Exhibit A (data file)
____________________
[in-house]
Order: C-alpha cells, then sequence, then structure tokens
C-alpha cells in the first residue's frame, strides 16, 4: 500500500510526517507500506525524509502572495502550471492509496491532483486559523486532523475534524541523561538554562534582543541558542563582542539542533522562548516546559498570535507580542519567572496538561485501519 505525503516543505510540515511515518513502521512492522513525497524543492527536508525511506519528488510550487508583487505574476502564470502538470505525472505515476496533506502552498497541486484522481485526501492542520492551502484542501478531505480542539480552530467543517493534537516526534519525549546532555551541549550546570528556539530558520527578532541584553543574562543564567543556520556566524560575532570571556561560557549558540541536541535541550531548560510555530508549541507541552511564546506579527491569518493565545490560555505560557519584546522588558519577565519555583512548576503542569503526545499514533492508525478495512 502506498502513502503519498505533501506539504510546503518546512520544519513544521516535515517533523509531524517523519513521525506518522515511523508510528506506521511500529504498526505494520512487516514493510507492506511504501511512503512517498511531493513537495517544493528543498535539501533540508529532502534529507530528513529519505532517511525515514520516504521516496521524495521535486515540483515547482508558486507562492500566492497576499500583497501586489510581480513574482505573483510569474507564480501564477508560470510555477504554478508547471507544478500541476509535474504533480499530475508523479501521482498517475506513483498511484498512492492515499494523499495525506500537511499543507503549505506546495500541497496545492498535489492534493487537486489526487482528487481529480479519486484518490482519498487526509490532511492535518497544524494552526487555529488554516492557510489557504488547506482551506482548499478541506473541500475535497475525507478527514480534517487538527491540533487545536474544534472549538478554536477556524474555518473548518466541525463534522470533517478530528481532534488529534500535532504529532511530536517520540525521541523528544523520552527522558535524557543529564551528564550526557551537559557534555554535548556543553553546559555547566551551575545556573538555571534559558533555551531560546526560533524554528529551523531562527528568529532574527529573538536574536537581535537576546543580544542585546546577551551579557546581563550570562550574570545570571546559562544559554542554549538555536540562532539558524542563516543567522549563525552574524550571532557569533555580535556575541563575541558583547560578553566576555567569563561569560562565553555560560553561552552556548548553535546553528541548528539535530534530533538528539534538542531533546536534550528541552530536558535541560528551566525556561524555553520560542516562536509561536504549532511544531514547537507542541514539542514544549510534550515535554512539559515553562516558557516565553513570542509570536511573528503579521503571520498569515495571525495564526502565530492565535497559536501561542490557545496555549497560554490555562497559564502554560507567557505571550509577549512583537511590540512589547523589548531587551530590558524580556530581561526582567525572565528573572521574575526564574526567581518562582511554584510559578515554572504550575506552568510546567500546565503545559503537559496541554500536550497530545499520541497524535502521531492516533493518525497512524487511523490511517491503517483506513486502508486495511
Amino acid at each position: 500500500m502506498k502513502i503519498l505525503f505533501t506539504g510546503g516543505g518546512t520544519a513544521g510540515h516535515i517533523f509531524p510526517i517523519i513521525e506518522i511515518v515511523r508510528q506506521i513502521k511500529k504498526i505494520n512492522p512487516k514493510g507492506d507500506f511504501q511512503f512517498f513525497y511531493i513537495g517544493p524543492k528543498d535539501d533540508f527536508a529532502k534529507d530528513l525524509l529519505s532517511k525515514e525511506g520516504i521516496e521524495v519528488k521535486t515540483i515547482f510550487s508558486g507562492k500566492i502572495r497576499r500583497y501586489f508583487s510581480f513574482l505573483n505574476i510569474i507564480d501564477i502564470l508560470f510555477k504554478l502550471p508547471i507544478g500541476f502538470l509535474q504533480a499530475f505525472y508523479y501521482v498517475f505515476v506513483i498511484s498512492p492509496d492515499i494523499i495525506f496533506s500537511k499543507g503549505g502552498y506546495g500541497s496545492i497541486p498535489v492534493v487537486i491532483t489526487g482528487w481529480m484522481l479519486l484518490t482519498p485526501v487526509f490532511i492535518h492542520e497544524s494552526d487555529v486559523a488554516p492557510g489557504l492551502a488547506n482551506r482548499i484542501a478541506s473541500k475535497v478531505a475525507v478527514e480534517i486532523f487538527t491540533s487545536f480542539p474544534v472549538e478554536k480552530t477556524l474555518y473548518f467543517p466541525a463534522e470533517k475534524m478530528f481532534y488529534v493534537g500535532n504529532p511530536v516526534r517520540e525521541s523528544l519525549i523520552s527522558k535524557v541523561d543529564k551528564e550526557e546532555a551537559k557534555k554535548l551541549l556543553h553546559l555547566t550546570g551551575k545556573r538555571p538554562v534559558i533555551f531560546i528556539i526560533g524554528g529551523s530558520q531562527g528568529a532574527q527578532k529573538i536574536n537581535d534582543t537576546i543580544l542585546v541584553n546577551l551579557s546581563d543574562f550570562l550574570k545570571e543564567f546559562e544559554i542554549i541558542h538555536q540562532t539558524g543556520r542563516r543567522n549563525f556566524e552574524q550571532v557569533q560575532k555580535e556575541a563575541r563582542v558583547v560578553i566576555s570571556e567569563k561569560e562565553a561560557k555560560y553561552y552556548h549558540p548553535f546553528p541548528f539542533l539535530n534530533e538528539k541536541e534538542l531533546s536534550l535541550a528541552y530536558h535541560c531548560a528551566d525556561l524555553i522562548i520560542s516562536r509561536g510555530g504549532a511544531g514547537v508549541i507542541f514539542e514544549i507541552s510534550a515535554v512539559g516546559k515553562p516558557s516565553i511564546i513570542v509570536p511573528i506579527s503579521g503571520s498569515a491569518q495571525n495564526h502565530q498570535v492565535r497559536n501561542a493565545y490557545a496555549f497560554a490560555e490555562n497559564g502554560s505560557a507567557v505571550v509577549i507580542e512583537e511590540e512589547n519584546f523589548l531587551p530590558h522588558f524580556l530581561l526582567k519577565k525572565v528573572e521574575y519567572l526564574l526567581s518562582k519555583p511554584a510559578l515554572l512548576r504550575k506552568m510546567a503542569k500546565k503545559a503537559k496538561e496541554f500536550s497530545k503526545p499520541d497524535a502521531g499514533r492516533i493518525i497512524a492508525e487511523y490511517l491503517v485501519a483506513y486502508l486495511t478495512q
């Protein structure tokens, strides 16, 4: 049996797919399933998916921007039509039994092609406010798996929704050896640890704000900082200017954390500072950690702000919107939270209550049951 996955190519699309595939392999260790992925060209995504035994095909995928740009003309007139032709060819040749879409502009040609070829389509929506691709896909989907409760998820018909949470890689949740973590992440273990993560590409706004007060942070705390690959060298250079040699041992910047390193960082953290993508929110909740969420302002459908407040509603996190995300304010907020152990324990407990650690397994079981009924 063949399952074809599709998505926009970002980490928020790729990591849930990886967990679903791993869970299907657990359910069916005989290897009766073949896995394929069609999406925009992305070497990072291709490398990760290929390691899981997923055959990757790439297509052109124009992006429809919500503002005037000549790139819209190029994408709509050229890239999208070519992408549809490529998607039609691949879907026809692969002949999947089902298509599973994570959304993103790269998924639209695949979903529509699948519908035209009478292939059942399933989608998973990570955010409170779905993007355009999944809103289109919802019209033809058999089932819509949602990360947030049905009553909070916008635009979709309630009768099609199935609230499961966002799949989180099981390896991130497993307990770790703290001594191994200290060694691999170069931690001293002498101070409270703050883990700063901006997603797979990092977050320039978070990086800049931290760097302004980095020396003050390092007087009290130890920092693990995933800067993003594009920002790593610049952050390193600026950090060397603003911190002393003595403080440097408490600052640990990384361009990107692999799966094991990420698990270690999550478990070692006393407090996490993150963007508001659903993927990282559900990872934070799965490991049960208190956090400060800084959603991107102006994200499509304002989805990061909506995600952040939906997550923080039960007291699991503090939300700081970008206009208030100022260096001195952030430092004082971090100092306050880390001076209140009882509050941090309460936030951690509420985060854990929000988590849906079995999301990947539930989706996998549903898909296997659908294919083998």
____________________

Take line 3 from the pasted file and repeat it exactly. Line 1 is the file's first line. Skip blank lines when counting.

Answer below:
C-alpha cells in the first residue's frame, strides 16, 4: 500500500510526517507500506525524509502572495502550471492509496491532483486559523486532523475534524541523561538554562534582543541558542563582542539542533522562548516546559498570535507580542519567572496538561485501519 505525503516543505510540515511515518513502521512492522513525497524543492527536508525511506519528488510550487508583487505574476502564470502538470505525472505515476496533506502552498497541486484522481485526501492542520492551502484542501478531505480542539480552530467543517493534537516526534519525549546532555551541549550546570528556539530558520527578532541584553543574562543564567543556520556566524560575532570571556561560557549558540541536541535541550531548560510555530508549541507541552511564546506579527491569518493565545490560555505560557519584546522588558519577565519555583512548576503542569503526545499514533492508525478495512 502506498502513502503519498505533501506539504510546503518546512520544519513544521516535515517533523509531524517523519513521525506518522515511523508510528506506521511500529504498526505494520512487516514493510507492506511504501511512503512517498511531493513537495517544493528543498535539501533540508529532502534529507530528513529519505532517511525515514520516504521516496521524495521535486515540483515547482508558486507562492500566492497576499500583497501586489510581480513574482505573483510569474507564480501564477508560470510555477504554478508547471507544478500541476509535474504533480499530475508523479501521482498517475506513483498511484498512492492515499494523499495525506500537511499543507503549505506546495500541497496545492498535489492534493487537486489526487482528487481529480479519486484518490482519498487526509490532511492535518497544524494552526487555529488554516492557510489557504488547506482551506482548499478541506473541500475535497475525507478527514480534517487538527491540533487545536474544534472549538478554536477556524474555518473548518466541525463534522470533517478530528481532534488529534500535532504529532511530536517520540525521541523528544523520552527522558535524557543529564551528564550526557551537559557534555554535548556543553553546559555547566551551575545556573538555571534559558533555551531560546526560533524554528529551523531562527528568529532574527529573538536574536537581535537576546543580544542585546546577551551579557546581563550570562550574570545570571546559562544559554542554549538555536540562532539558524542563516543567522549563525552574524550571532557569533555580535556575541563575541558583547560578553566576555567569563561569560562565553555560560553561552552556548548553535546553528541548528539535530534530533538528539534538542531533546536534550528541552530536558535541560528551566525556561524555553520560542516562536509561536504549532511544531514547537507542541514539542514544549510534550515535554512539559515553562516558557516565553513570542509570536511573528503579521503571520498569515495571525495564526502565530492565535497559536501561542490557545496555549497560554490555562497559564502554560507567557505571550509577549512583537511590540512589547523589548531587551530590558524580556530581561526582567525572565528573572521574575526564574526567581518562582511554584510559578515554572504550575506552568510546567500546565503545559503537559496541554500536550497530545499520541497524535502521531492516533493518525497512524487511523490511517491503517483506513486502508486495511